In 1958, North Carolina residents launched a statewide campaign to save what was at one time considered “the world’s greatest sea weapon” from the New Jersey scrap yards. Battleship North Carolina participated in every major naval offensive in the Pacific during World War II, earning 15 battle stars. The campaign to save it was successful and in 1961, the Battleship was brought home to Wilmington, N.C., where she was dedicated as the state’s memorial to its WWII veterans and the 10,000 North Carolinians who died during the war.
That same year, Darling Pump and Manufacturing Company installed a Darling B-50-B hydrant in the parking lot of the new memorial, about 20 feet from the ship’s entrance. This was about eight years before AMERICAN Cast Iron Pipe Company acquired Darling’s waterworks product line. For more than 50 years, the hydrant protected visitors and employees who came aboard the ship for tours, re-enactments, weddings, concerts, reunions and various other events. In early December 2012, however, the hydrant was damaged during routine grounds maintenance.
Representatives of the battleship sought input from AMERICAN Flow Control, and AMERICAN’s North Carolina Territory Manager Terry Freck went to analyze the hydrant. Freck discovered the hydrant would need to be replaced.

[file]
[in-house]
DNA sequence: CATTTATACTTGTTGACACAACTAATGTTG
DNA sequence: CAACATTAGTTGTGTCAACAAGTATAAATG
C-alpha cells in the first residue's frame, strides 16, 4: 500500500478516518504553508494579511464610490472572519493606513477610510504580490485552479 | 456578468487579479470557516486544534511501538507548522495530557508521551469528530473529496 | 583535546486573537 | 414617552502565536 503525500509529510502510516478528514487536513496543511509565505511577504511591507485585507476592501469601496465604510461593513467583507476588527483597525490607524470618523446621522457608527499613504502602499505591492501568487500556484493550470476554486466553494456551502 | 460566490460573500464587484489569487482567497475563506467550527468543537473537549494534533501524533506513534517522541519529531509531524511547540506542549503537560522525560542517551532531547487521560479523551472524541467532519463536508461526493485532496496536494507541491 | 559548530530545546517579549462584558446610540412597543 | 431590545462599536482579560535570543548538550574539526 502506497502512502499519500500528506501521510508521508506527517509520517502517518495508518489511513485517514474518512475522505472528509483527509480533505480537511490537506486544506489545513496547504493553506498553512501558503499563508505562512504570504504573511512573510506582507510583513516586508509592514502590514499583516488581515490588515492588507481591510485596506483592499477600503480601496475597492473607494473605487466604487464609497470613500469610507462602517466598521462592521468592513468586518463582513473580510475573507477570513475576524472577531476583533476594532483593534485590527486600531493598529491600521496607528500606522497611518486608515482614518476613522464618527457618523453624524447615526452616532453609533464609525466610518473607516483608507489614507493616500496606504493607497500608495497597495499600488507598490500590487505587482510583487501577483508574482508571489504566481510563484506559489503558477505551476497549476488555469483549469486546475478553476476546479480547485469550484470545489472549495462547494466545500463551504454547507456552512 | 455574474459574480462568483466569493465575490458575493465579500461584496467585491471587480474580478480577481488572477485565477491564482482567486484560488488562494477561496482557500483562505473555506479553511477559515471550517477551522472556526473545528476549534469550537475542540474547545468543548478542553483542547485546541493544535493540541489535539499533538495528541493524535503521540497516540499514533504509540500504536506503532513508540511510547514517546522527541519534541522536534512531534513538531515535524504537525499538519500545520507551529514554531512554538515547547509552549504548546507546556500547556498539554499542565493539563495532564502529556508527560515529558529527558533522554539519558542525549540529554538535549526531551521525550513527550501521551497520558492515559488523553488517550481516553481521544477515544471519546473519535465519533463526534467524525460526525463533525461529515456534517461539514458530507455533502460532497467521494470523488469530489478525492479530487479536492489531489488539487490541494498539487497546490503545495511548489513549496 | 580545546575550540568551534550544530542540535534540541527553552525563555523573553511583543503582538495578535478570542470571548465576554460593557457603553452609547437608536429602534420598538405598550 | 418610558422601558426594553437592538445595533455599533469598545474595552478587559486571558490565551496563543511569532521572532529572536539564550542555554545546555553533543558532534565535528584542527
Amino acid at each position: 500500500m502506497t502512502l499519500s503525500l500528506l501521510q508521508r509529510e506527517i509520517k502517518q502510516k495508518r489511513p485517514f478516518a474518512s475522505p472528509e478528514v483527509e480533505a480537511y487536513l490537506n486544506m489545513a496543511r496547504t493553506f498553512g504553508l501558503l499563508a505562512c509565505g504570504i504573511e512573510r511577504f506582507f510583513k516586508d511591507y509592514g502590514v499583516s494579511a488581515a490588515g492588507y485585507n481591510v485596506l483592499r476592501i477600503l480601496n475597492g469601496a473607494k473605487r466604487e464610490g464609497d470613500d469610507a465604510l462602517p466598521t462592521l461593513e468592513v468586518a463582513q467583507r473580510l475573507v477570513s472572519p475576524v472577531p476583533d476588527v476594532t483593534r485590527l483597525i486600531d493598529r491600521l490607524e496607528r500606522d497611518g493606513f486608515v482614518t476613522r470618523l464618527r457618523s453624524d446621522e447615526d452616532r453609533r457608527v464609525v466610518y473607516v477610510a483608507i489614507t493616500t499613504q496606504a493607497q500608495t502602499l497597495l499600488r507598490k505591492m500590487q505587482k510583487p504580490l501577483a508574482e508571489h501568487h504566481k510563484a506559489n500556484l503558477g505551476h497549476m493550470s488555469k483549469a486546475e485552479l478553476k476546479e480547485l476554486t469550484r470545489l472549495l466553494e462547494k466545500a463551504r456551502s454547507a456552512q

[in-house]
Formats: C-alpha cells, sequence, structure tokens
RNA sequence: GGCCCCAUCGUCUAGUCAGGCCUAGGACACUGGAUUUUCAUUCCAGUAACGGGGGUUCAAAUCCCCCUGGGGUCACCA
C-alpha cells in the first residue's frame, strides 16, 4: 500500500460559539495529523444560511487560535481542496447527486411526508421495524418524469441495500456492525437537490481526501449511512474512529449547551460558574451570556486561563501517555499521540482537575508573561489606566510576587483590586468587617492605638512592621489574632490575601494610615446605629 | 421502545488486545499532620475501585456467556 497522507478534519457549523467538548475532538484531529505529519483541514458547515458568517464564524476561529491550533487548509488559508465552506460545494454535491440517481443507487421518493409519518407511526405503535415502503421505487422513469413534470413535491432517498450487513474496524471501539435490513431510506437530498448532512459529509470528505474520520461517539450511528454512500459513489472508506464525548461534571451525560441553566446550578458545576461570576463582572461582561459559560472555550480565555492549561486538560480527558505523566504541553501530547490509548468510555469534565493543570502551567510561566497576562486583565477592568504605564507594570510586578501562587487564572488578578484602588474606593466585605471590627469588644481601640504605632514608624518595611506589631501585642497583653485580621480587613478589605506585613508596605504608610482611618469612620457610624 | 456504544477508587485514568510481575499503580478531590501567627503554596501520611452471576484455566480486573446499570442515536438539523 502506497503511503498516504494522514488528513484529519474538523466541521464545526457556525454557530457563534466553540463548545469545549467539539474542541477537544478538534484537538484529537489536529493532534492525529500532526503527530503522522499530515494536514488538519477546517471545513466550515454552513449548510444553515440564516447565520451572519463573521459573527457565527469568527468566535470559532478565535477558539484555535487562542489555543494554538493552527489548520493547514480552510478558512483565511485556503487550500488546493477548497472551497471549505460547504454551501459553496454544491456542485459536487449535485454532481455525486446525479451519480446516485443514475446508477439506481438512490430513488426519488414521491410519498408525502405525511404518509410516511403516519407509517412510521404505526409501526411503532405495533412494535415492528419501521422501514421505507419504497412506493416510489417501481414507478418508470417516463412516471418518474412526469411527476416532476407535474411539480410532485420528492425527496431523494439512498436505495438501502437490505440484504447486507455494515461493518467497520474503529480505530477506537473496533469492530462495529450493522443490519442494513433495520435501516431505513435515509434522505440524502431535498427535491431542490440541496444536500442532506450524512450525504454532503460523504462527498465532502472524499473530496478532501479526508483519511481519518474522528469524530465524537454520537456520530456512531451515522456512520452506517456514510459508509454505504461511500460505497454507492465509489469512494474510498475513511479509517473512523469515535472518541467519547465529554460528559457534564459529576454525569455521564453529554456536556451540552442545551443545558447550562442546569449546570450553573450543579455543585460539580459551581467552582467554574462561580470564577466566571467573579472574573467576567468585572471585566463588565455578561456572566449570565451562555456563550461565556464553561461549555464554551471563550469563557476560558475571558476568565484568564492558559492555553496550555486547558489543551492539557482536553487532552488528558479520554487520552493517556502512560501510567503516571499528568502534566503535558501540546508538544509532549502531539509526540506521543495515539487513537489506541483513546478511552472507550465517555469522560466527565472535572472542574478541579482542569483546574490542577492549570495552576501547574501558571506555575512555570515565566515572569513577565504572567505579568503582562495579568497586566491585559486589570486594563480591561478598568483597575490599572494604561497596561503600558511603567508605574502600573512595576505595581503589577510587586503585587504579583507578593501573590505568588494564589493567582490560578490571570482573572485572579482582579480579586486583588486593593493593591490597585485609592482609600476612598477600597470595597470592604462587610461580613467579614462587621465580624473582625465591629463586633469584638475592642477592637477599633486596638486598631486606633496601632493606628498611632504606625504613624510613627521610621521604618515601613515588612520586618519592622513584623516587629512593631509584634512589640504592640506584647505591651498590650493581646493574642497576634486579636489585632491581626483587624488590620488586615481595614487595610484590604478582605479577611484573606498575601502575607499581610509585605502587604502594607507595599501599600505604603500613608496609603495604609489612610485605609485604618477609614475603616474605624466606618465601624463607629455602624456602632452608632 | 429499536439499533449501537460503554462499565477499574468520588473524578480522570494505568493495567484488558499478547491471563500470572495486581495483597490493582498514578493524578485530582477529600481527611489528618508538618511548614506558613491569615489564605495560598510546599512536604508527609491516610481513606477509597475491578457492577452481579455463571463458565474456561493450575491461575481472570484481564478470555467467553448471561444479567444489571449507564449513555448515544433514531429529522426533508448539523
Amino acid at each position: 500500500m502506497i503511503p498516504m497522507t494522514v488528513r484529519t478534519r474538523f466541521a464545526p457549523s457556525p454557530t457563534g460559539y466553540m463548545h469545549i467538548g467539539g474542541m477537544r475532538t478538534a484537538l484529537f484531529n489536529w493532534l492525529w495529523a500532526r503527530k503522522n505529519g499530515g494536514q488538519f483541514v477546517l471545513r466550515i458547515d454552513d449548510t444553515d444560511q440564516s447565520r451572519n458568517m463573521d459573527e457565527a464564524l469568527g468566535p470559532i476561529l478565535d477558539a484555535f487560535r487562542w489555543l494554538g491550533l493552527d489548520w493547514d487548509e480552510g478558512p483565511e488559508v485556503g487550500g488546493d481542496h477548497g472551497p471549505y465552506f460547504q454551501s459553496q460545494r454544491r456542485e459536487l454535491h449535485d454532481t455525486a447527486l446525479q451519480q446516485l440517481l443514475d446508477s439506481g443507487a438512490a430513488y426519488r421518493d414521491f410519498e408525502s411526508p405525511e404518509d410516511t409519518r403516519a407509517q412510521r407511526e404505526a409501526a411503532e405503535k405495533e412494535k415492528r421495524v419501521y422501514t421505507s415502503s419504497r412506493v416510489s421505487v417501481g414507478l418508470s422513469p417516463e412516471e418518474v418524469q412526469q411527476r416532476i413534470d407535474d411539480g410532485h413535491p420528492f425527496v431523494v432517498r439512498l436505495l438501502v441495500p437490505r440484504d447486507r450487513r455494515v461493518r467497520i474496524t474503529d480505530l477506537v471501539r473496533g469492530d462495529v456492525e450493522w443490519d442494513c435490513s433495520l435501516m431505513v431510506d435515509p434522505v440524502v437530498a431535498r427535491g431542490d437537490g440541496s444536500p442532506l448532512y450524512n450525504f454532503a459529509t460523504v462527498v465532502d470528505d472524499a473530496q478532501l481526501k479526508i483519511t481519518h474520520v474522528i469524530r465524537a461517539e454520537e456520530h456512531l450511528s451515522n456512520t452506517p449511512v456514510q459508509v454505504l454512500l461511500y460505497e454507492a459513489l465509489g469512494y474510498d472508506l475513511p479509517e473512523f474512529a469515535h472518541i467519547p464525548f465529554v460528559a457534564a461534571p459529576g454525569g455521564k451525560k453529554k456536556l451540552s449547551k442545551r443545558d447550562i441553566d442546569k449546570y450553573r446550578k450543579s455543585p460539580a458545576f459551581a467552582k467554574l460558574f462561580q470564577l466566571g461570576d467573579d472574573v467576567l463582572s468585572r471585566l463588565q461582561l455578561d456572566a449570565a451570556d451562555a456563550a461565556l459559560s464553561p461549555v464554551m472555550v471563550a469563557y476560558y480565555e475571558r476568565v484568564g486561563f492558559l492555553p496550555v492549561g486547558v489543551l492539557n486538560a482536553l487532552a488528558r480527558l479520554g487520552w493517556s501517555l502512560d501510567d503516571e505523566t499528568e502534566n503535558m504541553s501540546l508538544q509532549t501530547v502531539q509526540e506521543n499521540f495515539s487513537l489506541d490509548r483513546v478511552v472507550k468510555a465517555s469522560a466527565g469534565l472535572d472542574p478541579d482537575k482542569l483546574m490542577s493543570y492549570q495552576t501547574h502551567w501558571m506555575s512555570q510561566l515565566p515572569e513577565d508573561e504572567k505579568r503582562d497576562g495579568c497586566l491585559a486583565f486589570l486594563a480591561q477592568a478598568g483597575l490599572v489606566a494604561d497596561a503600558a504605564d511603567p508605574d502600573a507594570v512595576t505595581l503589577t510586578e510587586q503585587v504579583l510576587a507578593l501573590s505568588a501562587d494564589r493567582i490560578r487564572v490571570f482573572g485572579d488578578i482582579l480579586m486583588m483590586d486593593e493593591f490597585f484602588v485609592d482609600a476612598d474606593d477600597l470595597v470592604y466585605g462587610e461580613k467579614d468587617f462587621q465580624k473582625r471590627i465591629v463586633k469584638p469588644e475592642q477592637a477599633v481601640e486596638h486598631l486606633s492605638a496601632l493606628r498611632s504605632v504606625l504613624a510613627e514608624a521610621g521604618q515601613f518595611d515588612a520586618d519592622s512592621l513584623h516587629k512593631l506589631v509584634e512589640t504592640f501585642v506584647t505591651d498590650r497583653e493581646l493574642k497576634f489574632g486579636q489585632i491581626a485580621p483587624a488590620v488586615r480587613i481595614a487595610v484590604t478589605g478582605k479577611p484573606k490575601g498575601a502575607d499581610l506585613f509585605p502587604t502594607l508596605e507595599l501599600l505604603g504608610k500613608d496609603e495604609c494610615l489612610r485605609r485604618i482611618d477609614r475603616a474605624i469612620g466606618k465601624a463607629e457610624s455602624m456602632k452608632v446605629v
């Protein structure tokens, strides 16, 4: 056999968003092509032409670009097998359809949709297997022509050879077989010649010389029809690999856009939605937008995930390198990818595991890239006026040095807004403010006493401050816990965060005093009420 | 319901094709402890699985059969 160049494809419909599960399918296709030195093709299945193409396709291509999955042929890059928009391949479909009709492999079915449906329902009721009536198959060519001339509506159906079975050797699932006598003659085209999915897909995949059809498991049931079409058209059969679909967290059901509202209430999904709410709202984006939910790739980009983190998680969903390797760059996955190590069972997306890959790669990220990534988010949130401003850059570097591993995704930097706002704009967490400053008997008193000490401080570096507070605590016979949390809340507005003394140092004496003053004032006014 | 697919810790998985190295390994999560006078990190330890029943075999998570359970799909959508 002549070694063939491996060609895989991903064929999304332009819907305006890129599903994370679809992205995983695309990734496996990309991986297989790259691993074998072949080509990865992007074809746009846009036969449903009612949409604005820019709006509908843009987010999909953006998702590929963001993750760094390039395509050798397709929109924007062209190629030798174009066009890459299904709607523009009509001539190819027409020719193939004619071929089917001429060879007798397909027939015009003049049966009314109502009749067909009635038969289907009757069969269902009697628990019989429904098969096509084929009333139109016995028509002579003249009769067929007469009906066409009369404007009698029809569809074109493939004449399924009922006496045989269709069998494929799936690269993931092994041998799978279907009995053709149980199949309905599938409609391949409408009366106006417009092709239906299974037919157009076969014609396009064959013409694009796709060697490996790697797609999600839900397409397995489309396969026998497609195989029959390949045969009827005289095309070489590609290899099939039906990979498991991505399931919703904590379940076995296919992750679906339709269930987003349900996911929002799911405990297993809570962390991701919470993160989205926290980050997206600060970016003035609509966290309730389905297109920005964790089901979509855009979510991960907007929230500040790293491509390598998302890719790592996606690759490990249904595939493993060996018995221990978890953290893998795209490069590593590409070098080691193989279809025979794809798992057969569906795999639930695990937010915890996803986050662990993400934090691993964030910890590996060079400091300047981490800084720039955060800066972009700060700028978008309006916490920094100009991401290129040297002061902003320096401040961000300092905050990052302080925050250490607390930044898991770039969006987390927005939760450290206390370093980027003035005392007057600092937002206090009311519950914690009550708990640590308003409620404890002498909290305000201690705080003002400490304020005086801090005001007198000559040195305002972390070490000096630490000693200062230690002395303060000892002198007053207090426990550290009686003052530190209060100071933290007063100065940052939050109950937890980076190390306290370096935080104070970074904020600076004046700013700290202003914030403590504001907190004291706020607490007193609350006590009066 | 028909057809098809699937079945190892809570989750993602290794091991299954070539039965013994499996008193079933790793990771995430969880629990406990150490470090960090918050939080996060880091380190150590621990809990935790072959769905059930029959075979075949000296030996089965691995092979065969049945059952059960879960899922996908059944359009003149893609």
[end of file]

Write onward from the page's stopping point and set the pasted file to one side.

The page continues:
“We are so appreciative of the support we received from AMERICAN. This hydrant is a critical part of our system and will allow us to fight fires when necessary.”
The new hydrant, an American-Darling B-84-B, was manufactured by AMERICAN Valve and Hydrant (AVH) in Beaumont, Texas, and shipped to Ferguson Waterworks in Charlotte, N.C. Freck picked it up from there and delivered it to the site himself. Local contractor Kenneth Smith, a longtime customer of AMERICAN, installed the new hydrant on Jan. 15.
The American-Darling B-84-B hydrant with conversion base, AMERICAN’s most current hydrant model, was installed onto the existing B-50-B hydrant base. The new hydrant’s conversion base allowed easy installation onto the original base of the much older B-50-B hydrant without disturbing the main water line. Using nothing but shovels and manpower, Smith’s crew dug down 3 feet into the soil to expose the base, or “shoe,” of the hydrant. They removed the existing B-50-B hydrant and installed the new B-84-B hydrant with conversion base before filling the soil back in. Not only does the conversion hydrant save time during replacement and provide a modern update, but it also helps reduce installation costs.
According to Battleship Memorial Assistant Director Chris Vargo, the memorial annually sees more than 200,000 visitors for just tours alone. “We are so appreciative of the support we received from AMERICAN,” Vargo said. “This hydrant is a critical part of our system and will allow us to fight fires when necessary.”